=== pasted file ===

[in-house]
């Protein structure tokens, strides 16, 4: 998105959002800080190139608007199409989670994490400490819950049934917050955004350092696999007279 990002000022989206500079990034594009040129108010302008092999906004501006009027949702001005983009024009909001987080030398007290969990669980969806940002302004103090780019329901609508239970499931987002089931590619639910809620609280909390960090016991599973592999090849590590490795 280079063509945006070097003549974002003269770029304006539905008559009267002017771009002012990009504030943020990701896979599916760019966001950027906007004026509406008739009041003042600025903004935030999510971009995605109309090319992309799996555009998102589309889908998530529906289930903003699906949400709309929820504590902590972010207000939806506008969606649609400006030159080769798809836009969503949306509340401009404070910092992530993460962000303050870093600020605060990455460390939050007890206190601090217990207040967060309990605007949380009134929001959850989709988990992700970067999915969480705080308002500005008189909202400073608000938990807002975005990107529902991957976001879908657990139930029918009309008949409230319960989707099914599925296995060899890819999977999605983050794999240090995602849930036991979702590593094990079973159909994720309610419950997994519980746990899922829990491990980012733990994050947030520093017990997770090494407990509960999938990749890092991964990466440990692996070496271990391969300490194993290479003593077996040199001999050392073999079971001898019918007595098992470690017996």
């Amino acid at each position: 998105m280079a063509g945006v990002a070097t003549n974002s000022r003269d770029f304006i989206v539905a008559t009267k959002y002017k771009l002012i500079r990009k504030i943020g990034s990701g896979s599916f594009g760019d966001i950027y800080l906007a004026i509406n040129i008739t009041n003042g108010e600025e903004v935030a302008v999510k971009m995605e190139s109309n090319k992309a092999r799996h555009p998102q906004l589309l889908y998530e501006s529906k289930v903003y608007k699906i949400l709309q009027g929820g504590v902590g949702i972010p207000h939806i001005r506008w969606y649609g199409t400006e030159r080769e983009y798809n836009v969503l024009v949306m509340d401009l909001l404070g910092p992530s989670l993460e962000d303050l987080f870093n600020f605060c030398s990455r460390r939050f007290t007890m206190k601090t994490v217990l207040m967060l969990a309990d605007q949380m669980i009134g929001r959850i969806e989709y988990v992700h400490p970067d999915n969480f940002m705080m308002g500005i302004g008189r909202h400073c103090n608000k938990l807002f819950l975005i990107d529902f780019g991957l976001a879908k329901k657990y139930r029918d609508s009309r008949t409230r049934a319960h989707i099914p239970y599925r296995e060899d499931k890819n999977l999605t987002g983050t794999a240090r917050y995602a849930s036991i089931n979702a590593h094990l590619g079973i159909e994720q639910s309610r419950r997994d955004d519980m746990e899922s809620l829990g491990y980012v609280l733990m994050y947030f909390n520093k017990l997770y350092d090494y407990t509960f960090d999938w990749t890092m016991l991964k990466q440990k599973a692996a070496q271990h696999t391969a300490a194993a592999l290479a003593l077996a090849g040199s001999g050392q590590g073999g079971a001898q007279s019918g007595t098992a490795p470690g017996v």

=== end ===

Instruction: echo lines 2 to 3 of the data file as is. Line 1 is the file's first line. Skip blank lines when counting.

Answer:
């Protein structure tokens, strides 16, 4: 998105959002800080190139608007199409989670994490400490819950049934917050955004350092696999007279 990002000022989206500079990034594009040129108010302008092999906004501006009027949702001005983009024009909001987080030398007290969990669980969806940002302004103090780019329901609508239970499931987002089931590619639910809620609280909390960090016991599973592999090849590590490795 280079063509945006070097003549974002003269770029304006539905008559009267002017771009002012990009504030943020990701896979599916760019966001950027906007004026509406008739009041003042600025903004935030999510971009995605109309090319992309799996555009998102589309889908998530529906289930903003699906949400709309929820504590902590972010207000939806506008969606649609400006030159080769798809836009969503949306509340401009404070910092992530993460962000303050870093600020605060990455460390939050007890206190601090217990207040967060309990605007949380009134929001959850989709988990992700970067999915969480705080308002500005008189909202400073608000938990807002975005990107529902991957976001879908657990139930029918009309008949409230319960989707099914599925296995060899890819999977999605983050794999240090995602849930036991979702590593094990079973159909994720309610419950997994519980746990899922829990491990980012733990994050947030520093017990997770090494407990509960999938990749890092991964990466440990692996070496271990391969300490194993290479003593077996040199001999050392073999079971001898019918007595098992470690017996």
């Amino acid at each position: 998105m280079a063509g945006v990002a070097t003549n974002s000022r003269d770029f304006i989206v539905a008559t009267k959002y002017k771009l002012i500079r990009k504030i943020g990034s990701g896979s599916f594009g760019d966001i950027y800080l906007a004026i509406n040129i008739t009041n003042g108010e600025e903004v935030a302008v999510k971009m995605e190139s109309n090319k992309a092999r799996h555009p998102q906004l589309l889908y998530e501006s529906k289930v903003y608007k699906i949400l709309q009027g929820g504590v902590g949702i972010p207000h939806i001005r506008w969606y649609g199409t400006e030159r080769e983009y798809n836009v969503l024009v949306m509340d401009l909001l404070g910092p992530s989670l993460e962000d303050l987080f870093n600020f605060c030398s990455r460390r939050f007290t007890m206190k601090t994490v217990l207040m967060l969990a309990d605007q949380m669980i009134g929001r959850i969806e989709y988990v992700h400490p970067d999915n969480f940002m705080m308002g500005i302004g008189r909202h400073c103090n608000k938990l807002f819950l975005i990107d529902f780019g991957l976001a879908k329901k657990y139930r029918d609508s009309r008949t409230r049934a319960h989707i099914p239970y599925r296995e060899d499931k890819n999977l999605t987002g983050t794999a240090r917050y995602a849930s036991i089931n979702a590593h094990l590619g079973i159909e994720q639910s309610r419950r997994d955004d519980m746990e899922s809620l829990g491990y980012v609280l733990m994050y947030f909390n520093k017990l997770y350092d090494y407990t509960f960090d999938w990749t890092m016991l991964k990466q440990k599973a692996a070496q271990h696999t391969a300490a194993a592999l290479a003593l077996a090849g040199s001999g050392q590590g073999g079971a001898q007279s019918g007595t098992a490795p470690g017996v």